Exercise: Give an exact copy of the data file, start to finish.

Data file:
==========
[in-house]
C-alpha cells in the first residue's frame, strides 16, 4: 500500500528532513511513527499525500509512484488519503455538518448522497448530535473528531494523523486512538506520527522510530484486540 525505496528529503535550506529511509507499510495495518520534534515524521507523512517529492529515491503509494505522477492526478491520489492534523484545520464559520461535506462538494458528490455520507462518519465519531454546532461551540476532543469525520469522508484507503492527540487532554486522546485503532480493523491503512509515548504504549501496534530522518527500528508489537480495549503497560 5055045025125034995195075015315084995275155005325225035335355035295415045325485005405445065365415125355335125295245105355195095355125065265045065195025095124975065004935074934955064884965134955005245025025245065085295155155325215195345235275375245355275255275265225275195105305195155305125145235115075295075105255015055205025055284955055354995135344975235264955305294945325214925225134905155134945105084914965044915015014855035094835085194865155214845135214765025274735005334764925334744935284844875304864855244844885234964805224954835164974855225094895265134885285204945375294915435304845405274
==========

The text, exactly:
[in-house]
C-alpha cells in the first residue's frame, strides 16, 4: 500500500528532513511513527499525500509512484488519503455538518448522497448530535473528531494523523486512538506520527522510530484486540 525505496528529503535550506529511509507499510495495518520534534515524521507523512517529492529515491503509494505522477492526478491520489492534523484545520464559520461535506462538494458528490455520507462518519465519531454546532461551540476532543469525520469522508484507503492527540487532554486522546485503532480493523491503512509515548504504549501496534530522518527500528508489537480495549503497560 5055045025125034995195075015315084995275155005325225035335355035295415045325485005405445065365415125355335125295245105355195095355125065265045065195025095124975065004935074934955064884965134955005245025025245065085295155155325215195345235275375245355275255275265225275195105305195155305125145235115075295075105255015055205025055284955055354995135344975235264955305294945325214925225134905155134945105084914965044915015014855035094835085194865155214845135214765025274735005334764925334744935284844875304864855244844885234964805224954835164974855225094895265134885285204945375294915435304845405274